Partner violence work situation

With a lifetime prevalence of 416%,1 major depressive disorder (MDD) is a very common psychiatric disease and is among the leading causes of disability worldwide.2 Despite intensive research aimed at identifying neurobiological substrates of depression in the last decades, our understanding of the pathophysiological mechanisms underlying depression is still rudimentary. Widely available structural magnetic resonance imaging has led to hypotheses of (para-)limbic circuits being involved in MDD, but still the exact pattern of structural brain alterations associated with MDD remains unresolved, perhaps due to small sample sizes, disease heterogeneity and the complex interactions between clinical characteristics and brain morphology. Therefore, in the current study we meta-analyzed structural magnetic resonance imaging data of a very large sample (n = 8927) to identify subcortical brain volumes that robustly discriminate MDD patients from healthy controls.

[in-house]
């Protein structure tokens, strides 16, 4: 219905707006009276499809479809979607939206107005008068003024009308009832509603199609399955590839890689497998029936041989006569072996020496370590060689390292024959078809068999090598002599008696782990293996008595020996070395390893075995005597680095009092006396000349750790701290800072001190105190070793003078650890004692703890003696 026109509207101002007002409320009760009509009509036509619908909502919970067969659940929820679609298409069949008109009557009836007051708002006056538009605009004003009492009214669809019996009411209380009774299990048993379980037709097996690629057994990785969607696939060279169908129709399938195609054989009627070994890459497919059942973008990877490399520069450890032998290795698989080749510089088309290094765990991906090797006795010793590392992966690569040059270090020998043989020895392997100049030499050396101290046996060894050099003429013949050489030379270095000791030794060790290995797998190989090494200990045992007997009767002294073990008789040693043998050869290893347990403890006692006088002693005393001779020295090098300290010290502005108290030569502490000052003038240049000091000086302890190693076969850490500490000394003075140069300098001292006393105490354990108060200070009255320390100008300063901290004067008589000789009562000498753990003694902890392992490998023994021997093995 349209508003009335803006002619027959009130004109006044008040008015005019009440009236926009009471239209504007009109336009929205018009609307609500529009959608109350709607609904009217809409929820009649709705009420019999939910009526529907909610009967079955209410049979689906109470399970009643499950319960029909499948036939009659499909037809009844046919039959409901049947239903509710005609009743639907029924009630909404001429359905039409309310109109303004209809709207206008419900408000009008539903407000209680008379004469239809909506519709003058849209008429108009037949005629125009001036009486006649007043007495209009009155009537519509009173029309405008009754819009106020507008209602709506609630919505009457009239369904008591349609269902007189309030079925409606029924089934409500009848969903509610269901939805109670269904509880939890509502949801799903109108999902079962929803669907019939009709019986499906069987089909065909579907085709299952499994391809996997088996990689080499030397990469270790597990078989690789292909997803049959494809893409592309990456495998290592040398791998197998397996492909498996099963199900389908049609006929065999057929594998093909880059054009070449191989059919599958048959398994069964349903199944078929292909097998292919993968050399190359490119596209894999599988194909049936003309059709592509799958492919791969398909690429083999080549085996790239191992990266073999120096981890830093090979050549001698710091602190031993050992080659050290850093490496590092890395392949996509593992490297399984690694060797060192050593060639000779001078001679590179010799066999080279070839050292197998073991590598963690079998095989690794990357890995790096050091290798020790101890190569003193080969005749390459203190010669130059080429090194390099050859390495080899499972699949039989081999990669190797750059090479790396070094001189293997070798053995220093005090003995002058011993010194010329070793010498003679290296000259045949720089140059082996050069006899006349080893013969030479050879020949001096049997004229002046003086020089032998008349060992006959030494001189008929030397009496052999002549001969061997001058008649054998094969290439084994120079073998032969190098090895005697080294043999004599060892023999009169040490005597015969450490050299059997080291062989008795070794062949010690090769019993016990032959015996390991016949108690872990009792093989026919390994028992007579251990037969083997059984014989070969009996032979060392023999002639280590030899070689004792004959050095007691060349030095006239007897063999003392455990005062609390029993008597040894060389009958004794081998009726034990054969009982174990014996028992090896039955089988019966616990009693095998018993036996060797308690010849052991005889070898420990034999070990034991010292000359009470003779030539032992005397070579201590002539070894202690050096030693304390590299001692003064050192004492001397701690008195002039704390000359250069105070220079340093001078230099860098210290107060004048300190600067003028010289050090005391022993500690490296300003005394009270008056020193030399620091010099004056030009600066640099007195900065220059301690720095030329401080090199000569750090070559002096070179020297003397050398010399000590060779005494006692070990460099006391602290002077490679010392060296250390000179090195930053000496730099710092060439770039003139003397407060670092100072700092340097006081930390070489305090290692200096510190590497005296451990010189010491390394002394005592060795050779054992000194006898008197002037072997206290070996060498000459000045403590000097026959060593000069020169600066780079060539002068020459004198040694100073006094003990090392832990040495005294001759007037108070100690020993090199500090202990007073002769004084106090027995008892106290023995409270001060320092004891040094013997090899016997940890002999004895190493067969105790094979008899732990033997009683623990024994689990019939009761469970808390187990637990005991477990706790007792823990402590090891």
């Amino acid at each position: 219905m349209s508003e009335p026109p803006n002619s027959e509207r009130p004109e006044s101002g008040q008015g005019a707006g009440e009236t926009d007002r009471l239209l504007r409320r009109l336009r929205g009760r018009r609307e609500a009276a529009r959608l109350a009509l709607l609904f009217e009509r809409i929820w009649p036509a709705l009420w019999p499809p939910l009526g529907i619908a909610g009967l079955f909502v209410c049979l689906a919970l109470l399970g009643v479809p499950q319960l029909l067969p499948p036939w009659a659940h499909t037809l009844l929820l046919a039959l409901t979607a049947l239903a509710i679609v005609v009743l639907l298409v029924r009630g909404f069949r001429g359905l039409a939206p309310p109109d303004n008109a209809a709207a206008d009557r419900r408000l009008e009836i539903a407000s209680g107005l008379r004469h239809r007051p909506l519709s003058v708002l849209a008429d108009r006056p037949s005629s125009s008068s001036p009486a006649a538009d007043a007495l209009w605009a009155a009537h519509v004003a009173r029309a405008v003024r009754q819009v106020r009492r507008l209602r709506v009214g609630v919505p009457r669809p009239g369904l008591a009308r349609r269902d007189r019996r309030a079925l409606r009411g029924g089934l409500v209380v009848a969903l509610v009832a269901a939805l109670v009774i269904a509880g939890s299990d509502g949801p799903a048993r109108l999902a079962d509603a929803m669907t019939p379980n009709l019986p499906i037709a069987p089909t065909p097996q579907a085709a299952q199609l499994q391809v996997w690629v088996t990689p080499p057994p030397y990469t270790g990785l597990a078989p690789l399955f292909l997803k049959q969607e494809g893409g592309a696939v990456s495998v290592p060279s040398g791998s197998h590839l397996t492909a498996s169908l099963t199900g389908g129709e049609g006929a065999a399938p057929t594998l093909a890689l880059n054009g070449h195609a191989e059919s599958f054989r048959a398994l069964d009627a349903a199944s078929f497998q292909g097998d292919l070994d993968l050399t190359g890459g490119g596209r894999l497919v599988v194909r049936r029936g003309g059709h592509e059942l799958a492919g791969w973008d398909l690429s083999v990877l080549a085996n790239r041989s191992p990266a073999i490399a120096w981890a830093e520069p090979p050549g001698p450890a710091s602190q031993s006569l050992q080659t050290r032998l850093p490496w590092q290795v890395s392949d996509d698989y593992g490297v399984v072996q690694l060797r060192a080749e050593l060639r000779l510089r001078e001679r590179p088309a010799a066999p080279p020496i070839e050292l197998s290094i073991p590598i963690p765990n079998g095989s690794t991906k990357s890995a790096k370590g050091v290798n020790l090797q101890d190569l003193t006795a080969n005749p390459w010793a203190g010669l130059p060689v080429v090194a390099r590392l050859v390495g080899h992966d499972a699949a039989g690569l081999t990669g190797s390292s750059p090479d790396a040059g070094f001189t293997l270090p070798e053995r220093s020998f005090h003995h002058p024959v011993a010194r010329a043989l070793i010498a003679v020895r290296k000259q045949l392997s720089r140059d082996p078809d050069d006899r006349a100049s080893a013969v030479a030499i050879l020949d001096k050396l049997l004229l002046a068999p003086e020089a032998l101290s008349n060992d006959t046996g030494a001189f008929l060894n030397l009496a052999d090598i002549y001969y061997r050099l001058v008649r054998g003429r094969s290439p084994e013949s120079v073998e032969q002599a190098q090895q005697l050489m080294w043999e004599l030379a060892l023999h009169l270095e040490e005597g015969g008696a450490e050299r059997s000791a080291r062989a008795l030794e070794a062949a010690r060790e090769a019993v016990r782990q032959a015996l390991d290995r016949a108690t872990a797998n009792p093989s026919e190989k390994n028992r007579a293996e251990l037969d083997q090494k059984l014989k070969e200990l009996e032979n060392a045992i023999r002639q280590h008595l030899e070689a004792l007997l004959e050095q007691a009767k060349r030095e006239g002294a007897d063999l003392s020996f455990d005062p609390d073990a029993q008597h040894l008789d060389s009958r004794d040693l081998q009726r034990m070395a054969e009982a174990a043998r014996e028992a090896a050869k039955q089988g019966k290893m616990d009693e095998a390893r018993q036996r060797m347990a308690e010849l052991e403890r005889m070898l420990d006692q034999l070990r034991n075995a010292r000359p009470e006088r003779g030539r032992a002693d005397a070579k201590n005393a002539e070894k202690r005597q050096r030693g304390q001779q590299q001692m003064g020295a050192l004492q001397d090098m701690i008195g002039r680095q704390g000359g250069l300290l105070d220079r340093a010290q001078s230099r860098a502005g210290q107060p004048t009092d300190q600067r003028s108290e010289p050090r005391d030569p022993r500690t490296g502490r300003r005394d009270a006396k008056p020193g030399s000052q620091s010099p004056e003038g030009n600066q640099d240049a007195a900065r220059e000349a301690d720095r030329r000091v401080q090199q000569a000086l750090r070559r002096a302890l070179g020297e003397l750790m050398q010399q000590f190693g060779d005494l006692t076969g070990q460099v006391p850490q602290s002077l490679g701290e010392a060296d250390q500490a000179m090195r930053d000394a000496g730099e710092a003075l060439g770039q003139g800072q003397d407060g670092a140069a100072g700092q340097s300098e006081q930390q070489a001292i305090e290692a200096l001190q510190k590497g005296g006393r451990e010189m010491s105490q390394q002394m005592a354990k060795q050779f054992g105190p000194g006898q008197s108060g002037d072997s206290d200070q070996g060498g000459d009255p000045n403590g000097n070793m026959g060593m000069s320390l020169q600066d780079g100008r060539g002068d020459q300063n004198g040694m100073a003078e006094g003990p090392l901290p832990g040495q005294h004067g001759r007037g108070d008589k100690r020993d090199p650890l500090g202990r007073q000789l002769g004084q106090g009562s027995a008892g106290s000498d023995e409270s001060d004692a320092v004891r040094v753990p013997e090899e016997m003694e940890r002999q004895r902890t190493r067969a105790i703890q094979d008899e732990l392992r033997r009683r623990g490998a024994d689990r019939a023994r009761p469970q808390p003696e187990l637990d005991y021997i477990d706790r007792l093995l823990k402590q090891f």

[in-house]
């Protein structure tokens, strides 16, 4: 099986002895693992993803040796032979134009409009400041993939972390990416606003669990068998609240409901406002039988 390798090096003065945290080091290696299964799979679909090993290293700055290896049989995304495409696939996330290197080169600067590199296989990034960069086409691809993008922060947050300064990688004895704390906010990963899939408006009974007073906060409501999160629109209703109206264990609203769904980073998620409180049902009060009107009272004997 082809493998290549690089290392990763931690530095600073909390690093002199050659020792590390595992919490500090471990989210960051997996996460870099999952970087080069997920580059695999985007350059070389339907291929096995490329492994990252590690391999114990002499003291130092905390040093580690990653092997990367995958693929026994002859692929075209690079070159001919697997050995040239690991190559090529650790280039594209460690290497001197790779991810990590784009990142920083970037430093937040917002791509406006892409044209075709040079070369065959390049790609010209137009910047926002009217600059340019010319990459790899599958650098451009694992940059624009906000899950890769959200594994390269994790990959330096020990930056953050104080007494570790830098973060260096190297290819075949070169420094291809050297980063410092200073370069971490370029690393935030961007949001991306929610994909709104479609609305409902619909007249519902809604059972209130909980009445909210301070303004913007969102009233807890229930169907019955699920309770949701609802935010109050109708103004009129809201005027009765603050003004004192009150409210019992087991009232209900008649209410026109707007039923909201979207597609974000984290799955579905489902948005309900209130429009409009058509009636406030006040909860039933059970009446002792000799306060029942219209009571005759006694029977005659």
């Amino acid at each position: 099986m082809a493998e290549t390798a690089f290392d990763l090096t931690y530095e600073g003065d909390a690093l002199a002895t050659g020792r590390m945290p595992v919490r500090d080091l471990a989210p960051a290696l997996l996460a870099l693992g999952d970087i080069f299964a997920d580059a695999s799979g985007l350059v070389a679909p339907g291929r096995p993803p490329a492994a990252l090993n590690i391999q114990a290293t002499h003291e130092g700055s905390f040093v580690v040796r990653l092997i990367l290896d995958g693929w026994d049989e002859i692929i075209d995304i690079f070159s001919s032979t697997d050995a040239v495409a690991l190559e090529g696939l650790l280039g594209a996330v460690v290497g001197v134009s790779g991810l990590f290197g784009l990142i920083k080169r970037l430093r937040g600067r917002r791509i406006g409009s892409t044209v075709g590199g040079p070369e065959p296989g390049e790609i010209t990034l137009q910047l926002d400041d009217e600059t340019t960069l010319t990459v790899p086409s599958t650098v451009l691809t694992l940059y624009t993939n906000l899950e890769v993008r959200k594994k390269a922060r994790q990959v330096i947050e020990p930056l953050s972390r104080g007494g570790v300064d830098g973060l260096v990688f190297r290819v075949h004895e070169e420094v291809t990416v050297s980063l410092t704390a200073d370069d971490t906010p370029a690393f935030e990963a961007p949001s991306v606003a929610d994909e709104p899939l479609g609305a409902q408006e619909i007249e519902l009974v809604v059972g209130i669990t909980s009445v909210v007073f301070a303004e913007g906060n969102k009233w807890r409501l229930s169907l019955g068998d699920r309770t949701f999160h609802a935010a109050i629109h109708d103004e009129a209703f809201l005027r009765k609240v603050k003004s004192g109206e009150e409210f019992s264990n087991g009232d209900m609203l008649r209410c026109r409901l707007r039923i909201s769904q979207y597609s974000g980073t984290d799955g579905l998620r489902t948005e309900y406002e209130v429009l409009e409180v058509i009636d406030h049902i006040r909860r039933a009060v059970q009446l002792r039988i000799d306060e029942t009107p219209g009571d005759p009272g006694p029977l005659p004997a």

Many studies have found structural alterations in various subcortical brain regions in MDD. To date, volumetric differences have not always been consistent and are poorly replicated for some regions; moreover, sample sizes are often small, limiting the power to detect subtle brain differences. Meta–analyses represent useful tools to identify the most robust findings across studies, and indicate that morphological changes in MDD are regional rather than global.3–5 Hippocampal volume reduction (one of the most extensively studied regions) in MDD has been one of the most widely replicated findings.3 However, the association between MDD and hippocampal volume reduction is likely complex, and hippocampal volumes may be smaller, on average, in patients with recurrent MDD compared to patients early in the course of adult-onset MDD.6 Other factors may modulate the effect size of morphological changes in the hippocampus in MDD, including disease severity, childhood maltreatment, age of onset, antidepressant medication and illness duration